With Brexit on the horizon, an obvious focus of that geopolitical uncertainty is the UK, already a competitive market for international food companies. “Many companies that I talk to in Europe are asking me about Brexit and I don’t have the answer – no-one has the answer because it changes every day – but the thought process is ‘whatever happens, do we need to have assets in the UK?’,” Cyrille Filott, global strategist for consumer foods at The Netherlands-based financial services group Rabobank, says. “That is a live theme. Companies are really looking to keep access to a very important market.”
Grant Thornton’s Griffith says the Brexit vote has contributed to growing interest in UK assets in the last year. “You’ve got European buyers saying they need something in the UK now,” he reflects, although he notes the uncertainty thrown up by the country’s decision to leave the EU has “derailed” some possible deals. “We have some deals not happen that probably would’ve happened otherwise but, generally, the drivers continue to be favourable.”
The fall in sterling since the UK’s vote in June 2016 to leave the EU has made the cost of shipping to the country more expensive, prompting some food manufacturers to ponder whether they should set up production there, with M&A a possible lever to pull.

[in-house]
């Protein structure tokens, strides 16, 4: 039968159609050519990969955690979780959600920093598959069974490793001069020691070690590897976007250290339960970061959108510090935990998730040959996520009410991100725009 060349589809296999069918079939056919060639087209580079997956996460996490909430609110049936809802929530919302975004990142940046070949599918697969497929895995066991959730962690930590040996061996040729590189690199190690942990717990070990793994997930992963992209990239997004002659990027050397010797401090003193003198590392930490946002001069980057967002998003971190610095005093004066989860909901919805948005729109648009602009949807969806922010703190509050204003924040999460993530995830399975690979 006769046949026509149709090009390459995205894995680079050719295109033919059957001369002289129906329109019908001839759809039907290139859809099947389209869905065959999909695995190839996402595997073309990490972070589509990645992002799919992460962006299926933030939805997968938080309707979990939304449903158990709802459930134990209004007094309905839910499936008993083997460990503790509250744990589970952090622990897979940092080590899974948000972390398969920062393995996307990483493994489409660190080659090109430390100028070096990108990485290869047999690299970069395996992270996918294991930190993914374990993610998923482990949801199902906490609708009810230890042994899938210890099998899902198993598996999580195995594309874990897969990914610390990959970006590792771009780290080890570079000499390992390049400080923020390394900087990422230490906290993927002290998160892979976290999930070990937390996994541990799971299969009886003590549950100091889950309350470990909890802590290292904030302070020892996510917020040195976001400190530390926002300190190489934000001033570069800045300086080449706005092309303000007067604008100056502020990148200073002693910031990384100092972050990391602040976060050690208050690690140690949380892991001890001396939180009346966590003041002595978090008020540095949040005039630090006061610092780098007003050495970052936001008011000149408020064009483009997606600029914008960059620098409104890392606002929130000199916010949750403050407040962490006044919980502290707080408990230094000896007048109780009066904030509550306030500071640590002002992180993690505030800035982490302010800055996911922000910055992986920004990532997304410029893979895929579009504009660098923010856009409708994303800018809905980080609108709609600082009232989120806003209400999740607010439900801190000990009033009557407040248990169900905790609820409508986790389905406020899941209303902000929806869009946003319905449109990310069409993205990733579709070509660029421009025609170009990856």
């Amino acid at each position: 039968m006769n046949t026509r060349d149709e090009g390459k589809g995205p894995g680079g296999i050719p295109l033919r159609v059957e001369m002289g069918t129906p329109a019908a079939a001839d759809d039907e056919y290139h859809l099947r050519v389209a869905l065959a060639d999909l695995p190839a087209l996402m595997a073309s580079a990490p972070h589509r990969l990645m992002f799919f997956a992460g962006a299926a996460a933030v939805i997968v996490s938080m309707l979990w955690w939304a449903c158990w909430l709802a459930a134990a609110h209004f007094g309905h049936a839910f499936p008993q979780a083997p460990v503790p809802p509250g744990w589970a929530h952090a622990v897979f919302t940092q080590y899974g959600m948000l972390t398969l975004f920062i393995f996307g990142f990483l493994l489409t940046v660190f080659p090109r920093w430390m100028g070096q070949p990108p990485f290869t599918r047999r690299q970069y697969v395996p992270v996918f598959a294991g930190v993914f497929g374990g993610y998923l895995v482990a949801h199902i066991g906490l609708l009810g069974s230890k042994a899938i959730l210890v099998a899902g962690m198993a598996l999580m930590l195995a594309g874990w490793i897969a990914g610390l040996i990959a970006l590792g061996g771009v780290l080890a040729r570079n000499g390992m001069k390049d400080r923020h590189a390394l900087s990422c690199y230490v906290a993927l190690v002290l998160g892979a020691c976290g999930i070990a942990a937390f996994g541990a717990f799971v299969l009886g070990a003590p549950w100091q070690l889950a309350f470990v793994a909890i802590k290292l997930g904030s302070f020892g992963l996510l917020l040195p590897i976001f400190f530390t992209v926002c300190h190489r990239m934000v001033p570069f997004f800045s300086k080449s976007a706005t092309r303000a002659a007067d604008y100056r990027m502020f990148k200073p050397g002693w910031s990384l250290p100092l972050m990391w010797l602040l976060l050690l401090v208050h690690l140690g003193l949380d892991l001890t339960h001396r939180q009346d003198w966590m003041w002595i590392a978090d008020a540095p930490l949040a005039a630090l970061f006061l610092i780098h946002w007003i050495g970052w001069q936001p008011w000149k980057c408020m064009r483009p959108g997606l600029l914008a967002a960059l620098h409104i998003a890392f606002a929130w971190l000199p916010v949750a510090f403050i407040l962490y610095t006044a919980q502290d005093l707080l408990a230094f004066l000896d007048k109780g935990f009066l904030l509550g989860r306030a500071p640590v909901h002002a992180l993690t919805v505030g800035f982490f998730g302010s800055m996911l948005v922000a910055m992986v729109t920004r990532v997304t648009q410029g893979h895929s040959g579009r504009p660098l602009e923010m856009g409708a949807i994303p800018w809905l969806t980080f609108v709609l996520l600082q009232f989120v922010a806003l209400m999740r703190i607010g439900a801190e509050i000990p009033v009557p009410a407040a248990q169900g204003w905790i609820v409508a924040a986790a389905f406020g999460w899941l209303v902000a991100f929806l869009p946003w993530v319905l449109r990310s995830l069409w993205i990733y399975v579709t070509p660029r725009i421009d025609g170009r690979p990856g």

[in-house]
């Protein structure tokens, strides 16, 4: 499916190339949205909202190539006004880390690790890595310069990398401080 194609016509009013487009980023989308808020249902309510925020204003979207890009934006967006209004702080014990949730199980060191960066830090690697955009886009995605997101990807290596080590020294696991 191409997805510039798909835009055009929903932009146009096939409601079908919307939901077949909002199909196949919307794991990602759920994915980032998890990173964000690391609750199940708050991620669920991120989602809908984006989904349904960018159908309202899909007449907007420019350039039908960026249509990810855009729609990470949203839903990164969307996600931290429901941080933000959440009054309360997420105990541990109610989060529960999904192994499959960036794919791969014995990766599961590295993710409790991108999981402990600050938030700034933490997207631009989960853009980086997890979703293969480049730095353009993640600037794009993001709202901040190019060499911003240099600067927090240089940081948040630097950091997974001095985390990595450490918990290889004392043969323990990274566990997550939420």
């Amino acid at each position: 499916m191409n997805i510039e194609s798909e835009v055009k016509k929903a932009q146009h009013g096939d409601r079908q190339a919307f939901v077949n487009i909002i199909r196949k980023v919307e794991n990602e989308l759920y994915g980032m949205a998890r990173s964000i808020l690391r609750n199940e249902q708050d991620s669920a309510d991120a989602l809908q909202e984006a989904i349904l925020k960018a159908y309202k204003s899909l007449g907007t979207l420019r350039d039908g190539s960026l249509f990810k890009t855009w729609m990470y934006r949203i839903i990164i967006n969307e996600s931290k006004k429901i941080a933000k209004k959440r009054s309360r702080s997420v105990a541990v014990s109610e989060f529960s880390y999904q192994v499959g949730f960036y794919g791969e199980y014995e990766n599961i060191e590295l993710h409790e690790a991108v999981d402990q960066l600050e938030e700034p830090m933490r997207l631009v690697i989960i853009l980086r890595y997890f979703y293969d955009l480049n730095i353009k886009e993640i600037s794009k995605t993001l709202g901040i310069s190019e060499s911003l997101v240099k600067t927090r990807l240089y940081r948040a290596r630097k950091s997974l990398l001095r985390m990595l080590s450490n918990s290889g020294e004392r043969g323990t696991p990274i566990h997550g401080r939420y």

However, Catalyst’s Peacock contends cost will be less of factor than proximity to the UK consumer. “We’re not the best in terms of productivity. Why do you need to do it in the UK? When you need to have a very high service level, and a very flexible model, and a model that responds very quickly to the customers because the customers are what everyone really desires in the UK,” he says. “The strongest reason to buy in the UK have never been about having a UK-based workforce. It’s been about being able to service the customers and the retailers, and the consumers in the UK, from a UK base because that’s easier to do.”